U.S. Fails to Engage on Global Road Safety Commitments

by Leah Shahum | February 27, 2020 | in Global Lessons, International, News, Press, U.S. Vision Zero Cities

Response from the Vision Zero Network


Just Added: Join us April 2, 2020 for a 1.5-hour webinar as road safety leaders share their key takeaways on how the U.S. can benefit from this global road safety movement. 


It is deeply troubling to read the U.S. statement and refusal to support the recently developed Stockholm Declaration for Global Road Safety. Sadly, the response disregards well-proven, data-based findings about the most effective ways to prioritize safe mobility on our roadways. It also neglects to acknowledge what people across the nation are asking for in their very own local communities — safe streets, sidewalks, and bikeways offering more options to move about in healthy, sustainable, efficient, and affordable ways.

Unfortunately, the U.S. opted out of this important opportunity to save lives recognized by other nations around the world. Fortunately, local leadership for Vision Zero is on the rise.

Fortunately, a growing number of local leaders in the U.S. are paying attention to community members’ calls for safety, including dozens of mayors, transportation and public health leaders, and police chiefs who recognize the urgency of people dying needlessly on our streets and their authority to make changes to road designs and policies, especially reducing speeds, that make everyday trips safer. Local leaders from West Palm Beach, Florida to Boston, Massachusetts to Cleveland, Ohio to San Antonio, Texas are committing to shift from the traditional traffic safety approach to Vision Zero because they cannot wait for the federal response to catch up as people’s lives are unnecessarily lost.

While these local leaders have far more action to take in shifting the status quo approach that has encouraged speed over safety, today they stand as examples of growing political will and compassion in the U.S. to move from business-as-usual toward safe mobility for all. Strong examples exist already right here in our own country, including Portland, Oregon’s Safe Systems approach to managing speed for safety; Alexandria, Virginia’s data-driven focus on redesigning streets to be safe for all road users; and Charlotte, North Carolina’s plan to lower speed limits in its downtown central business district to 25mph because of clear safety benefits.

For the U.S. statement to point to “human error and behavioral factors” as most consequential in serious crashes and also to claim that “public education and targeted awareness campaigns” are the best ways to improve safety on our streets discounts the facts and best practices internationally. Experts and practitioners around the world – both in high- and low-income nations – as well as in diverse U.S. cities, recognize that the way we design roadways and the policies and speeds we set are far more effective in promoting safe behavior than PR campaigns and finger-wagging. If we’ve learned anything in the past decade as the U.S. has fallen behind other nations in keeping people safe — especially children who are twice as likely to die in traffic fatalities in the U.S. compared to other wealthy nations — it is that we cannot simply educate our way out of this public health crisis.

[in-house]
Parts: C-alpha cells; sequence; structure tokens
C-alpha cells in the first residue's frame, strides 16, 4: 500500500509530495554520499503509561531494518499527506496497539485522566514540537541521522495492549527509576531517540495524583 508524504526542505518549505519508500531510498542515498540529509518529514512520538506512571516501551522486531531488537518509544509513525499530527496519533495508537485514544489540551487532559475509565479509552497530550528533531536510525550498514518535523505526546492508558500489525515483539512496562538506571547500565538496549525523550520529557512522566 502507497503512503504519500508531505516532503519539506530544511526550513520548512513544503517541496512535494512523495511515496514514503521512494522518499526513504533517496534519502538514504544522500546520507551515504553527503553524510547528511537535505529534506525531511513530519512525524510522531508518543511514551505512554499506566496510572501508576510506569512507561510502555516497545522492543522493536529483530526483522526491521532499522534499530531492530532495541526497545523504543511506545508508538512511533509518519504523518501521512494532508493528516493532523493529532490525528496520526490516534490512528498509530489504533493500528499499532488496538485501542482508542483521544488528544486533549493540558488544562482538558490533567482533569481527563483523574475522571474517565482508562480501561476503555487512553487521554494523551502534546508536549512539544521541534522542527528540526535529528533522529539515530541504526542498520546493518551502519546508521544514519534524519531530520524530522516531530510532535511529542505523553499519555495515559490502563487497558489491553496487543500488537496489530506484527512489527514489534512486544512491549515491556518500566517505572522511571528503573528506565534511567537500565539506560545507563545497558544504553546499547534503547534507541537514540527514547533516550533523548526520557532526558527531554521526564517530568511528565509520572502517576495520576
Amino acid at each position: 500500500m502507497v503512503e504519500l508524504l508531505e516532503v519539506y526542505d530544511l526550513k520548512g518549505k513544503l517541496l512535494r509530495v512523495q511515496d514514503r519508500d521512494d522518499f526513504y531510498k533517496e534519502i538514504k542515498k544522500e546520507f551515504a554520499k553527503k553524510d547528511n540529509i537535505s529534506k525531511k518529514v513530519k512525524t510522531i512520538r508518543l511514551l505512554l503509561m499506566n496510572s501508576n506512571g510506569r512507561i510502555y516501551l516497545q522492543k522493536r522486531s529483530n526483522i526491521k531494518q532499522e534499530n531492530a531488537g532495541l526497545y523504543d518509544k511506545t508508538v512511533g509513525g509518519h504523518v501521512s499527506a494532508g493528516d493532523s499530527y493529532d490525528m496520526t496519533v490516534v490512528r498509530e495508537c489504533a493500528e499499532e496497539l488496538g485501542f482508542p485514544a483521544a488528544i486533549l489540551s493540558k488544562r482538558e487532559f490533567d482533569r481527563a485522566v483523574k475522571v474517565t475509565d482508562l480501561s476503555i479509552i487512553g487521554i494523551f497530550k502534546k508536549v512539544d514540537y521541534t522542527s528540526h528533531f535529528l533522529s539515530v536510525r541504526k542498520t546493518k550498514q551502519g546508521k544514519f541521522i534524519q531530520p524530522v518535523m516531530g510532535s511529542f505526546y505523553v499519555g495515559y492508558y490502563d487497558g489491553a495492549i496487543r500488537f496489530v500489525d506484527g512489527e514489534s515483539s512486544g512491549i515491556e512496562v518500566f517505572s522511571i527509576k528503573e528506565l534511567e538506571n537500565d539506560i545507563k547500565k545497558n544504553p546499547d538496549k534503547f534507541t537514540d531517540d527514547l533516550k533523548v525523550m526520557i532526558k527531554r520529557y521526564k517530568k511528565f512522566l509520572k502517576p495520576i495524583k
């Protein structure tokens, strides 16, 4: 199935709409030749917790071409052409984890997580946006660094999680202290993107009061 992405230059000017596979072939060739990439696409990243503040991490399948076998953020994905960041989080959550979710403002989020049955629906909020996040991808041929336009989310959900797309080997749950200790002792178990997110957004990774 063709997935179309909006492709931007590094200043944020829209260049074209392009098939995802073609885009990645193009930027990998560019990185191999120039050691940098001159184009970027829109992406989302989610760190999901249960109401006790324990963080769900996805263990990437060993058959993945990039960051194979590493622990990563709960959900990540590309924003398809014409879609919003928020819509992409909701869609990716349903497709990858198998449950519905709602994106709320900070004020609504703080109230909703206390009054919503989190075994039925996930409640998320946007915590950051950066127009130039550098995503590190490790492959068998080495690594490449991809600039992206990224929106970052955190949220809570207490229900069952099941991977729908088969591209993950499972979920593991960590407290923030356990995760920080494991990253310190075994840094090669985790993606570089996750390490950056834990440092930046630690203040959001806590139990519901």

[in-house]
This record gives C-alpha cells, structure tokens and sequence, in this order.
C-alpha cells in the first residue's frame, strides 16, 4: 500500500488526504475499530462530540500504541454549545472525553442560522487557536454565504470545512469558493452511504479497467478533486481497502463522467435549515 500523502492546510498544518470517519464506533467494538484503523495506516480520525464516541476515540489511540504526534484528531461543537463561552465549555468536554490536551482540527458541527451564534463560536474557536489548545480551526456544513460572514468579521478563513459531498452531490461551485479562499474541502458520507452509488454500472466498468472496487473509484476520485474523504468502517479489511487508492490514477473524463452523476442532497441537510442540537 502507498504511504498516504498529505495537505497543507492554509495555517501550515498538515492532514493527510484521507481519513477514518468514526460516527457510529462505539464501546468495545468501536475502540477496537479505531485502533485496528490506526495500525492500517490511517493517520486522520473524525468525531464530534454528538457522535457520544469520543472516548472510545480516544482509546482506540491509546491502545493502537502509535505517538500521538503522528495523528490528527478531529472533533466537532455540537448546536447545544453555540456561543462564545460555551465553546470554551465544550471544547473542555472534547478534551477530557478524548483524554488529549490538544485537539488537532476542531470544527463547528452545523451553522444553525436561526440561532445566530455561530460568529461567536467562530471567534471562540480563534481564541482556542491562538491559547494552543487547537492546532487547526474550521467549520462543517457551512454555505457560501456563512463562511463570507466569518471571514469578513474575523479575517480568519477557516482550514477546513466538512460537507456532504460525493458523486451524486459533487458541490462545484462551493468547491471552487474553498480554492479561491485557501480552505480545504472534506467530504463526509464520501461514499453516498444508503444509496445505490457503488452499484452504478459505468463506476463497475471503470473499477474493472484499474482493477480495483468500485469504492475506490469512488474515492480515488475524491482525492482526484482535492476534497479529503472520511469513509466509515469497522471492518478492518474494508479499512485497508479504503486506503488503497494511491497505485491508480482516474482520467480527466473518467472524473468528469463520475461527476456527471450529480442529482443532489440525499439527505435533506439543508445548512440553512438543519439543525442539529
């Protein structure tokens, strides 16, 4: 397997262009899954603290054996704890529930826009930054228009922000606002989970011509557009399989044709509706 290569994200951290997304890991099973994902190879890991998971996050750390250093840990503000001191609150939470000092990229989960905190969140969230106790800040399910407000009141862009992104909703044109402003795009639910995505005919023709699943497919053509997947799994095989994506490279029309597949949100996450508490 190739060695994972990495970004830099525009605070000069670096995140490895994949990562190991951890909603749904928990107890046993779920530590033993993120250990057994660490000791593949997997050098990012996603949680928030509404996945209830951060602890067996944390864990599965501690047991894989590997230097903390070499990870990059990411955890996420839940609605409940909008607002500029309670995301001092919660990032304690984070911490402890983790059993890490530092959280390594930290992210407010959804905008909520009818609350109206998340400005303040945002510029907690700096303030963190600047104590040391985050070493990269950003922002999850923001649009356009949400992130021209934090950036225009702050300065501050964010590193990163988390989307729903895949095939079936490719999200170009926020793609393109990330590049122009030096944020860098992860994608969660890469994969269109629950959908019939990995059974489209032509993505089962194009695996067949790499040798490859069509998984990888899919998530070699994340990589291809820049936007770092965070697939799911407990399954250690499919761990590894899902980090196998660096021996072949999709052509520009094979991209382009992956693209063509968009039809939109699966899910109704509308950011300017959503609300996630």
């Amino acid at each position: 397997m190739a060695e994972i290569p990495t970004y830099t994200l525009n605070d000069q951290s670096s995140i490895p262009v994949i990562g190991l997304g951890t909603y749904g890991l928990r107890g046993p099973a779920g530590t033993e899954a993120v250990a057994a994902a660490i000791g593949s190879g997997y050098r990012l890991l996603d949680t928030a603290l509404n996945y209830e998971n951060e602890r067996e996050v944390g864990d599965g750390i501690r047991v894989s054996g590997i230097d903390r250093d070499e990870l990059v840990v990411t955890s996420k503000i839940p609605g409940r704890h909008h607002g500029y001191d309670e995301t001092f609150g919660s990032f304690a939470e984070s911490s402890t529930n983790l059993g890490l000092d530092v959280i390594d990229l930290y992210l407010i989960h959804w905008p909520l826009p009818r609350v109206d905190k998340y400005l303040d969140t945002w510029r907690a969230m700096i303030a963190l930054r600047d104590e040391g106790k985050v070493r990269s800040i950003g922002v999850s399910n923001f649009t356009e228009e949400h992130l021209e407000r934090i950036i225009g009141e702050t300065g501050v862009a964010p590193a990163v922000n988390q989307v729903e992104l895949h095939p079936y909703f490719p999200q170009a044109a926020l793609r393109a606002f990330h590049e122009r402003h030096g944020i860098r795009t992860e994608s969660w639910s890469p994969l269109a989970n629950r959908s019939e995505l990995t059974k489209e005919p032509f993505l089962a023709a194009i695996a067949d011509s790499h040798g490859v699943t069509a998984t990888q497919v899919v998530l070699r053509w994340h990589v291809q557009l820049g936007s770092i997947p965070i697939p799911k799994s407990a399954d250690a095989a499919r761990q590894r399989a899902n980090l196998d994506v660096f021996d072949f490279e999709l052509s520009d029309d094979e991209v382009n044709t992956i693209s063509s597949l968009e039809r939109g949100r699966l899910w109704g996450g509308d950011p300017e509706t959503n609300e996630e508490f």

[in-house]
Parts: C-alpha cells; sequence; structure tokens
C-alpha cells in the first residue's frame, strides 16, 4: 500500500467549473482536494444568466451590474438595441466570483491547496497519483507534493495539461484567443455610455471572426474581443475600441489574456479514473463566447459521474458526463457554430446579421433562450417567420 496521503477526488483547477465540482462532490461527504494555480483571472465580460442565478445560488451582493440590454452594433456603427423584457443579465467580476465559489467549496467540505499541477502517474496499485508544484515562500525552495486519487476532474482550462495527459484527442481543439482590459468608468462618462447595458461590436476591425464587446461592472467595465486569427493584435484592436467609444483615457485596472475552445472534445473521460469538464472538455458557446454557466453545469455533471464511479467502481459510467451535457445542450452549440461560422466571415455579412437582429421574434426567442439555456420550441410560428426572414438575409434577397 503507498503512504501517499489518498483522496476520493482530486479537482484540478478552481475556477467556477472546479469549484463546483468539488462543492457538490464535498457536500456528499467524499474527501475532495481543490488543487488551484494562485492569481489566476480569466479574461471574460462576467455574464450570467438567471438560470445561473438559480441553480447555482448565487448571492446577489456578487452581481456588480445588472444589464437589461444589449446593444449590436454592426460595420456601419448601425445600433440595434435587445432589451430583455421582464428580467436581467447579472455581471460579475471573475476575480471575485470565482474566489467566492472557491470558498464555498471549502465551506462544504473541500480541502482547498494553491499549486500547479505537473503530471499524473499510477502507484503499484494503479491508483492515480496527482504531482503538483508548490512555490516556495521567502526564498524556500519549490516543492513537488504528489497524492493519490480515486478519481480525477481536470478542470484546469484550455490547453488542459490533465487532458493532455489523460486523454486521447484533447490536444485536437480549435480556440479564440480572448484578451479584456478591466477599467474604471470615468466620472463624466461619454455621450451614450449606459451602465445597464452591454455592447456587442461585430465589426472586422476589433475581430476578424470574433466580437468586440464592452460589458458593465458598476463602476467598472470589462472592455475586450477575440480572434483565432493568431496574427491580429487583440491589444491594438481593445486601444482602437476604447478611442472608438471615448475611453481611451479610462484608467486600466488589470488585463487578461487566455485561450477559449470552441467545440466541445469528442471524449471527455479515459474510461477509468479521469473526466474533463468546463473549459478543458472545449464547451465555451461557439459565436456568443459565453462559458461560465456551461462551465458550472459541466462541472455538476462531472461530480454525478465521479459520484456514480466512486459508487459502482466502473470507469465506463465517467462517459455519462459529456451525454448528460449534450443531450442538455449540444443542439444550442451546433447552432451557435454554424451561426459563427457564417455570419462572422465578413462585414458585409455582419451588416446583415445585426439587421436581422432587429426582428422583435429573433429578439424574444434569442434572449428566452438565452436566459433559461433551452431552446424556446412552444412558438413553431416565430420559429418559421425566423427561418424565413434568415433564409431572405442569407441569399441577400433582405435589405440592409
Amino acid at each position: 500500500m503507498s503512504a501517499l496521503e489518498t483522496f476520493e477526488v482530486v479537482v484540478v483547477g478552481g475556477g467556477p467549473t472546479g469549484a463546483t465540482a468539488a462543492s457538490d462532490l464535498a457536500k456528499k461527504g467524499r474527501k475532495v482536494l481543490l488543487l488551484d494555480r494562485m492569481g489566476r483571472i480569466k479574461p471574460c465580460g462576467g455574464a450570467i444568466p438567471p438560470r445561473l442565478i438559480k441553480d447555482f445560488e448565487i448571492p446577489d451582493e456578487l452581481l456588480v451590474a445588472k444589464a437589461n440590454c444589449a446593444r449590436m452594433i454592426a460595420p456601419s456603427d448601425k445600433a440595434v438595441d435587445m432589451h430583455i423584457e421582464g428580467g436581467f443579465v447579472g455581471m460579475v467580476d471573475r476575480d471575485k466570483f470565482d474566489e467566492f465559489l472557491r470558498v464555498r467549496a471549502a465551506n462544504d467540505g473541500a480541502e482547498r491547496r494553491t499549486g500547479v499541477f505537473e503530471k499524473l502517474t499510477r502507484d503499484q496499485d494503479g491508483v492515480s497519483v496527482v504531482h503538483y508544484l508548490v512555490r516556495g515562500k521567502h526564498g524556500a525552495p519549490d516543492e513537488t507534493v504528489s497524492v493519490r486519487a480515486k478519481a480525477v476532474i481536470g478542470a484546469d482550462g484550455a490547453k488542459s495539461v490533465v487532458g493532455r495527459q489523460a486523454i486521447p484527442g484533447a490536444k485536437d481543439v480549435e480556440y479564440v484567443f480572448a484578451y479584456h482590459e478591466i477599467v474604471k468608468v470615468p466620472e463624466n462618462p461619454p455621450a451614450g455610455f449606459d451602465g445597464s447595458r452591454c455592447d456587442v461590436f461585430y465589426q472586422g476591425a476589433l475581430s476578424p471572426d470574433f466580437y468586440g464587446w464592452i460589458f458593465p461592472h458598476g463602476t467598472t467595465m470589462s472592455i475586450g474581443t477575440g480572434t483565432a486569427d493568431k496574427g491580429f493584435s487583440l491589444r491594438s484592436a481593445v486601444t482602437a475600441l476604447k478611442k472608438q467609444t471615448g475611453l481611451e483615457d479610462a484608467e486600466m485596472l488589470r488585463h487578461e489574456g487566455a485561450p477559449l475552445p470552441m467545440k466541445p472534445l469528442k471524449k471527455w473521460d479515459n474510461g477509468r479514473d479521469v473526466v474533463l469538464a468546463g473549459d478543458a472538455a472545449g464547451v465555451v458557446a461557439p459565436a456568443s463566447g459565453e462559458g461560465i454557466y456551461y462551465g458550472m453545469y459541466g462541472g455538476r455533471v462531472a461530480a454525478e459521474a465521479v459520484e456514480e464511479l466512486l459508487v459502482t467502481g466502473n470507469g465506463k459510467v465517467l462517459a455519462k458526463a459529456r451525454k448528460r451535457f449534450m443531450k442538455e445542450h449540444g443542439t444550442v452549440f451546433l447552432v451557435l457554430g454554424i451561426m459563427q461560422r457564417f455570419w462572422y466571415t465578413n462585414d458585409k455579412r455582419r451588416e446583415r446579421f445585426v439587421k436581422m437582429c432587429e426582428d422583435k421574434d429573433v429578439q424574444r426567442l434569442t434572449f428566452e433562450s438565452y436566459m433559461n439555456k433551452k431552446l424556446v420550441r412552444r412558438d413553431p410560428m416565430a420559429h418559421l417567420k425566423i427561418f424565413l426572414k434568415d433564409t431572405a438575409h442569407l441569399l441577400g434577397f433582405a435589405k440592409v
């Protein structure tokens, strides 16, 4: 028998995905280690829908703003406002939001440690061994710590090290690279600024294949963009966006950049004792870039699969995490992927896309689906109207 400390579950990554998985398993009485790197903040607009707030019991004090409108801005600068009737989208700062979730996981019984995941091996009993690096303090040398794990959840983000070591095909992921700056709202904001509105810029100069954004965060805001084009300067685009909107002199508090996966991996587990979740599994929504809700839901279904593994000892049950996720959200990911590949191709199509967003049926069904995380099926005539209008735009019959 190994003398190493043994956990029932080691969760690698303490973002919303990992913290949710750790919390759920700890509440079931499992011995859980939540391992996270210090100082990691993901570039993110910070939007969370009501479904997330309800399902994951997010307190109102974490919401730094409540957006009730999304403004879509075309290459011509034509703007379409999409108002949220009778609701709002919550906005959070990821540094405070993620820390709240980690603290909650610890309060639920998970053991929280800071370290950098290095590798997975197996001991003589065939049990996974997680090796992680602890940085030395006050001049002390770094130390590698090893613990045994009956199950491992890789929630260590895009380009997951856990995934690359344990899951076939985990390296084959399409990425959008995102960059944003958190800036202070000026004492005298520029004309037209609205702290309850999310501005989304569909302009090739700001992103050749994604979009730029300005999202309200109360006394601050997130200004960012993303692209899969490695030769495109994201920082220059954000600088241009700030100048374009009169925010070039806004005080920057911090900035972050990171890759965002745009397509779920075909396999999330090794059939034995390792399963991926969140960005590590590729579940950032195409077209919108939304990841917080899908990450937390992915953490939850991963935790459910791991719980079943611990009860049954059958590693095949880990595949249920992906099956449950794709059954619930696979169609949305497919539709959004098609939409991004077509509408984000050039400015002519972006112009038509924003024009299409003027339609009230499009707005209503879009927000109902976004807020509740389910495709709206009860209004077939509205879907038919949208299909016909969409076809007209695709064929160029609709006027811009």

During the event, road safety champions laid shoes on a pile representing the 3,700 people who die each day on the world’s roads — 100 of them each day in the U.S.

As participants in the global road safety conference that released the Stockholm Declaration, we are encouraged by the data, research and well-documented experiences showing how to best ensure safe day-to-day mobility. And we recognize the clear potential for leaders at every level of government and industry to make life-saving changes to keep communities safe and thriving by redesigning streets, setting speeds appropriately, and leveraging technologies and policies for safety first. The truth is that we know what works, and much of it is clearly described in the Stockholm Declaration.

We are not O.K. with 100 people dying today, and tomorrow, and the next day, and onward in our country. Every one a mother, daughter, brother, or friend to so many others also impacted forever. We cannot wait for the “holy grail” of automated vehicles, especially because we have so many of the tools at hand today to prevent these tragedies and ensure that all community members have opportunities for safe trips to school, work, playgrounds, and everywhere they go.

We urge the U.S. delegation to reconsider its position. And, in the meantime, we call on local and state-level leaders, as well as those in the private sector and community-based organizations, to step up their own urgency and commitments to roadway safety and join the global movement to implement the actions laid out in the Stockholm Declaration in order to reach the goal of at least half as many traffic deaths in the next 10 years. It can be done.

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